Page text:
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"Ladder 49' lacks spark

The heroism and sacrifice of Sept. 11, 2001, reminded Americans of the importance of police officers and firefighters. While movies centered around police abound, however, Hollywood largely has turned a blind eye to firefighters.

In fact, the last screen hero seen rushing into a burning building (albeit plain clothed) was . . . Spider-Man.

Firefighters deserve better, and the makers of Ladder 49 are keenly aware of this. Perhaps too aware. The film is so gushingly reverent it descends into schmaltz.

That's unfortunate, because the film has some good qualities, including a strong supporting cast and fire-fighting scenes that feel true to life. If the rest of the movie had been handled with more restraint and a lot less melodrama, it might have worked as the tribute its makers intended.

The best quality of Ladder 49: It's not Backdraft. That was Hollywood's most recent firefighter-focused film, released a scant 13 years ago. Ron Howard's absurd tale crumbled from the strain of five movies' worth of plots and characters, including a pyromaniac Hannibal Lecter clone.

Ladder 49 goes completely in the other direction, telling an incredibly simple tale in, unfortunately, by-the-numbers fashion.

Virtually the entire story is told in a series of flashbacks by Baltimore firefighter Jack Morrison (Joaquin Phoenix, The Village), whose life is played out while he is trapped inside an enormous burning warehouse. It starts with his first day on the job, hazing rituals and his meeting with Chief Mike Kennedy (John Travolta).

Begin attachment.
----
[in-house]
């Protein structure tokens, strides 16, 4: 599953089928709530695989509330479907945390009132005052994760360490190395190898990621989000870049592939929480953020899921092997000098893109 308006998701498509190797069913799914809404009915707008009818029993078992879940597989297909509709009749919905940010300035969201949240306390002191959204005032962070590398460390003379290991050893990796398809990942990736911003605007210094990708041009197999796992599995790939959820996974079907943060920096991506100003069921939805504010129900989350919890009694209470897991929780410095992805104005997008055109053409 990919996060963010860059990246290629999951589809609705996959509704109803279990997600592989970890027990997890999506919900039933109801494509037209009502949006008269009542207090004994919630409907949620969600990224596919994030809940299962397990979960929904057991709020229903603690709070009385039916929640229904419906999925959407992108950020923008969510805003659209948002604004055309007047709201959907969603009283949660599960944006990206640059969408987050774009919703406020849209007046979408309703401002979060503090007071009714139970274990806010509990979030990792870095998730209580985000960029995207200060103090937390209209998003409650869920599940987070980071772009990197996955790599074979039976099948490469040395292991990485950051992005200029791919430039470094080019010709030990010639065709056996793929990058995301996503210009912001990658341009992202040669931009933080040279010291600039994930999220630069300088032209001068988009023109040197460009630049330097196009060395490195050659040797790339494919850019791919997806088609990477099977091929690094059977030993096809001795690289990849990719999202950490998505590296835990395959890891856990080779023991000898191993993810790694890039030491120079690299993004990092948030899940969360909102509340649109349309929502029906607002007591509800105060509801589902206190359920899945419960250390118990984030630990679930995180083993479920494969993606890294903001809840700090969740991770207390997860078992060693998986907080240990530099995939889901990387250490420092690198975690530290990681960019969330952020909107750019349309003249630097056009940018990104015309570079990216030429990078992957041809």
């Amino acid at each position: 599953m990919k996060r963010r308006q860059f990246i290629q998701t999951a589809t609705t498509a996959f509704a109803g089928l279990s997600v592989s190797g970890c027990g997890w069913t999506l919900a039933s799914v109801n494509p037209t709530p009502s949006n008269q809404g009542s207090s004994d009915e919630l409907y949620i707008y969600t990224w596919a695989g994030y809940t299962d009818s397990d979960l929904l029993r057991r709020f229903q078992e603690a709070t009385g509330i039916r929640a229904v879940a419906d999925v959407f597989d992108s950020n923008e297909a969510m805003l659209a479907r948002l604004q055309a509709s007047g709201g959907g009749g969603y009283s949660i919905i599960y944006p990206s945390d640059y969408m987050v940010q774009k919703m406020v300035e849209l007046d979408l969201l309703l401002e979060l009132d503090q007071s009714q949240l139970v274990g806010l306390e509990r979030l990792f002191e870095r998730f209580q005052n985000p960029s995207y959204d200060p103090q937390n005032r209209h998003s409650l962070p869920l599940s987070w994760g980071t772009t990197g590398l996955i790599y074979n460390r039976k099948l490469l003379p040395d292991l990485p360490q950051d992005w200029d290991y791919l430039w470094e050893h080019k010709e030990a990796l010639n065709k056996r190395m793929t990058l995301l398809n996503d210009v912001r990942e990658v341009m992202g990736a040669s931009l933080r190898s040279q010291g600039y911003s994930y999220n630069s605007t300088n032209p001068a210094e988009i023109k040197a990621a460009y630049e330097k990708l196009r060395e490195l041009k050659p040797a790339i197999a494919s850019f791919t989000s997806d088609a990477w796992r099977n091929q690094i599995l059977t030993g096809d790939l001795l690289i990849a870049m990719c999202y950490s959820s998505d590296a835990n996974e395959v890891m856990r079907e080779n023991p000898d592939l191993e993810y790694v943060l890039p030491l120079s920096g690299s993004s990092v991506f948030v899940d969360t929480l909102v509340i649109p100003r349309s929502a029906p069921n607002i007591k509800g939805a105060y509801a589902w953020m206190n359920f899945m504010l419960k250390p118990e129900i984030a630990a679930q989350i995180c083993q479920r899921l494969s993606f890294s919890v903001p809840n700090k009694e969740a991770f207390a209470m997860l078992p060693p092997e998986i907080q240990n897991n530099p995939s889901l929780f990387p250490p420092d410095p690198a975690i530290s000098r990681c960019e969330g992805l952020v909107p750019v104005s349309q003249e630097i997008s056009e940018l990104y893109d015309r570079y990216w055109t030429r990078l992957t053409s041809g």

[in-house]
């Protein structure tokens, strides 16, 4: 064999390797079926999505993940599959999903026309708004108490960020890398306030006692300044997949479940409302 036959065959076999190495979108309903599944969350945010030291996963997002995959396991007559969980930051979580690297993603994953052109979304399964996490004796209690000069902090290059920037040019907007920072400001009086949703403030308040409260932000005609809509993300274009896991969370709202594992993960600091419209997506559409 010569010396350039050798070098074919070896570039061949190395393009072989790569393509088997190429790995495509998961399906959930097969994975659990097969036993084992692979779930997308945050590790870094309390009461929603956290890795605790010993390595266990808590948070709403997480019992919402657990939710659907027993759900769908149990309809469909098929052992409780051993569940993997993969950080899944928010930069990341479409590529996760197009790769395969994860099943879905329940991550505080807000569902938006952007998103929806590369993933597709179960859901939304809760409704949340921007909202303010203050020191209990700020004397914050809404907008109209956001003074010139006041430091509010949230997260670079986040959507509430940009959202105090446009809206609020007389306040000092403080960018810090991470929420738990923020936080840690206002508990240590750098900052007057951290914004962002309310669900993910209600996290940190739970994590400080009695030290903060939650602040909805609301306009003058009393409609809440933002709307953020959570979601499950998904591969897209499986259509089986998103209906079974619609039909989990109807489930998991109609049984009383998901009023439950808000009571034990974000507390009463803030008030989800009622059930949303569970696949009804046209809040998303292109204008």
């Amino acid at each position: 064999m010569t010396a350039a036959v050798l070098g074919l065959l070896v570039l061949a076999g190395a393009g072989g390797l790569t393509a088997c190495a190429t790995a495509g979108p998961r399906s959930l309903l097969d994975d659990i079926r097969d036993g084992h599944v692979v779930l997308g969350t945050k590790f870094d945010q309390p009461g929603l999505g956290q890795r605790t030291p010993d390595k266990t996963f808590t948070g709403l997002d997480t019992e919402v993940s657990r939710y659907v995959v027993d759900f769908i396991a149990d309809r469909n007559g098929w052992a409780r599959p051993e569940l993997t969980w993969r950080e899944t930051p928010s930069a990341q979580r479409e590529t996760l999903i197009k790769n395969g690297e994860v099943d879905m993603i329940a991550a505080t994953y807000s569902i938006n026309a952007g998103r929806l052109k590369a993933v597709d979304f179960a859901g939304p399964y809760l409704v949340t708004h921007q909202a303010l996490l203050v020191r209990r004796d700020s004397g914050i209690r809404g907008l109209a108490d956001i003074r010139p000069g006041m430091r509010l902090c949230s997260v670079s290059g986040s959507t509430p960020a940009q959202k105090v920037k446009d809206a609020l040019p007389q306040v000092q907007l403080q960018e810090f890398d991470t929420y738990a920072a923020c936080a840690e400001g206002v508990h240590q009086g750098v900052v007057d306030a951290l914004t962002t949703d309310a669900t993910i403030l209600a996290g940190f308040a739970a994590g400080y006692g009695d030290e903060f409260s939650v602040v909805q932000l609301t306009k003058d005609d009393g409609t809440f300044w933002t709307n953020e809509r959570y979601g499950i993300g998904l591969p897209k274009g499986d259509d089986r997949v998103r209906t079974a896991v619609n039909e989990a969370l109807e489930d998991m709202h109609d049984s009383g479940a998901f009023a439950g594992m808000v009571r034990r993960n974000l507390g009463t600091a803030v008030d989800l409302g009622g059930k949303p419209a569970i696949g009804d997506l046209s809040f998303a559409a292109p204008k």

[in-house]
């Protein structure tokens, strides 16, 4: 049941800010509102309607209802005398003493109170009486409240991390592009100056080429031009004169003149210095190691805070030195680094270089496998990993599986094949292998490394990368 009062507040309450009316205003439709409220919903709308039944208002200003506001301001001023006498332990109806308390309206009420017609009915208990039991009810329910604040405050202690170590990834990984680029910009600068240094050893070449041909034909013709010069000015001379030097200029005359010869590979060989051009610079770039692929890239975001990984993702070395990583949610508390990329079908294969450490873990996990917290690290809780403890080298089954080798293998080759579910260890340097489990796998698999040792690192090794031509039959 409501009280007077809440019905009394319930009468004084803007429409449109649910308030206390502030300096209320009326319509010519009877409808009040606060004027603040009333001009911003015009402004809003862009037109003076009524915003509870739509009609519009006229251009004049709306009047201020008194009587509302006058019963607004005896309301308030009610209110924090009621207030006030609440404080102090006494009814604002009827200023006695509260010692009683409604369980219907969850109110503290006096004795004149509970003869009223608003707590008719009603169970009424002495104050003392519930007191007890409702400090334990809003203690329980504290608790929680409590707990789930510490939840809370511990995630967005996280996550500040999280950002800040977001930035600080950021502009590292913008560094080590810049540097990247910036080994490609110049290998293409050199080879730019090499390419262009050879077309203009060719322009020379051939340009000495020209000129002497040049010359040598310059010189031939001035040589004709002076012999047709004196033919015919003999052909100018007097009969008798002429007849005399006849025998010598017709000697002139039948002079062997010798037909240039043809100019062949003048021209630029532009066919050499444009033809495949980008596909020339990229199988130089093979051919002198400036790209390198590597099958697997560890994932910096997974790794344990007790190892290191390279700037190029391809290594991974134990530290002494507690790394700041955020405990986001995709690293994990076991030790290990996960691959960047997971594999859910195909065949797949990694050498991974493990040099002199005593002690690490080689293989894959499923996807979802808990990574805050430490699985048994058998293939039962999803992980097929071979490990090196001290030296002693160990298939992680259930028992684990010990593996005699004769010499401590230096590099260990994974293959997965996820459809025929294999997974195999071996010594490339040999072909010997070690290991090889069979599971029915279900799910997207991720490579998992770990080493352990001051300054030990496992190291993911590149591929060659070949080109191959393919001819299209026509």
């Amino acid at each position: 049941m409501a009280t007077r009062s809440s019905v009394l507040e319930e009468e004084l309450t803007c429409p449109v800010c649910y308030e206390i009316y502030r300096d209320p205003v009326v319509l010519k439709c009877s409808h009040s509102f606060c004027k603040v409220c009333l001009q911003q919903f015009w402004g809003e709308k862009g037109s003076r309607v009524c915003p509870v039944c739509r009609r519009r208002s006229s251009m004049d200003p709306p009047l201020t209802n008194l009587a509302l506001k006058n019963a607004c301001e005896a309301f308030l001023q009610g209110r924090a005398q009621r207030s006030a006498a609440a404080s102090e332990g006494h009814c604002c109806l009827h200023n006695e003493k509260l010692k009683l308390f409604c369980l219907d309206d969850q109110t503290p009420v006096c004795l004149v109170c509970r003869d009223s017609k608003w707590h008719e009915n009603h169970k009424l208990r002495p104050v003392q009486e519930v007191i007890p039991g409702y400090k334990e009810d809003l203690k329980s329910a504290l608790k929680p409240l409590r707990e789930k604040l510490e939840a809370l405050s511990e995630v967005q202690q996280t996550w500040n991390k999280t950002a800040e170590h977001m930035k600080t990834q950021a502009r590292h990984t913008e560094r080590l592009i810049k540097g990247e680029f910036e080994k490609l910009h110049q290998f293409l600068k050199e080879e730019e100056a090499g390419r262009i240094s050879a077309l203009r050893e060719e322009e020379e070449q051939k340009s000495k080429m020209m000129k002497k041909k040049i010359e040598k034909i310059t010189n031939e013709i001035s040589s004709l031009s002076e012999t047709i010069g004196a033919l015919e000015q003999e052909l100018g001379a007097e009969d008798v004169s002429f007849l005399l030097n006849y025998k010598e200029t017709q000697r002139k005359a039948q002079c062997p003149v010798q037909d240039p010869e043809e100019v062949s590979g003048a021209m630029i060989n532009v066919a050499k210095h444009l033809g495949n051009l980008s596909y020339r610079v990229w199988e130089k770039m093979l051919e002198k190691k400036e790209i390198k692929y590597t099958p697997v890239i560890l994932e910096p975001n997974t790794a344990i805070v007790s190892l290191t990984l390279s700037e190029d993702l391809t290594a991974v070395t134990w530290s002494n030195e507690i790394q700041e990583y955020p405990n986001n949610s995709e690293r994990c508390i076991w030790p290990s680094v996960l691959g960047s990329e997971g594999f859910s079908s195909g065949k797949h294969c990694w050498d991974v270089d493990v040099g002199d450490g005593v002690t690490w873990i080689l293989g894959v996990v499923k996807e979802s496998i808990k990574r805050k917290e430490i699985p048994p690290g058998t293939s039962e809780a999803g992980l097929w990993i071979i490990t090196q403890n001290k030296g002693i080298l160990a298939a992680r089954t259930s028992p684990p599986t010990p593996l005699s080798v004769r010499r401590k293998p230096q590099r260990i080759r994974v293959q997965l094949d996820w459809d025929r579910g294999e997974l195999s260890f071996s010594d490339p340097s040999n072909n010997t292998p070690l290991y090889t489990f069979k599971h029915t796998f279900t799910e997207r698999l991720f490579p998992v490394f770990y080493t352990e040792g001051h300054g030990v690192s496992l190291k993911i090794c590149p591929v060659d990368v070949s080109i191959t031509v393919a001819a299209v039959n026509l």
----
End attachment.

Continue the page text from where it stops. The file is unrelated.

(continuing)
Travolta's supporting role obviously was expanded to give him more screen time. But he seems out of place and constantly hams it up. At least he helps balance Phoenix's disappointingly colorless performance.

Everything that occurs away from a fire is formulaic: Jack meets his wife-to-be (Jacinda Barrett, The Human Stain) and starts a family. He bonds with his firehouse buddies, played by such a recognizable assortment of character actors you can bet not everyone will survive the narrative unscathed.

Oh, and we watch Jack fight a whole lot of fires. Thank goodness. Ladder 49 lights up whenever the crew goes out on a call.

The fire-fighting scenes, while exciting, are very different from the overblown spectacles of Backdraft. Director Jay Russell (Tuck Everlasting) obviously paid close attention to the technical advice of his consultants. Russell includes numerous specific details instead of glossing over them for dramatic effect. As a result, the danger seems real, the heroes extremely human and vulnerable. It's too bad the rest of Ladder 49 plays like a lukewarm blue-collar soap opera.

Ladder 49 gains a few points for a refreshing denouement that clearly wasn't the result of test screenings. Then it immediately loses points for drowning its subsequent closing scene in an excruciatingly cheesy, entirely inappropriate tune. Ladder 49 has its heart in the right place, but the story never ignites.


Ladder 49

Grade: C

Director: Jay Russell

Cast: Joaquin Phoenix, John Travolta, Jacinda Barrett, Billy Burke, Robert Patrick, Balthazar Getty, Morris Chestnut, Jay Hernandez, Tim Guinee

Screenplay: Lewis Colick

Rating: PG-13; violence, profanity

Running time: 118 min.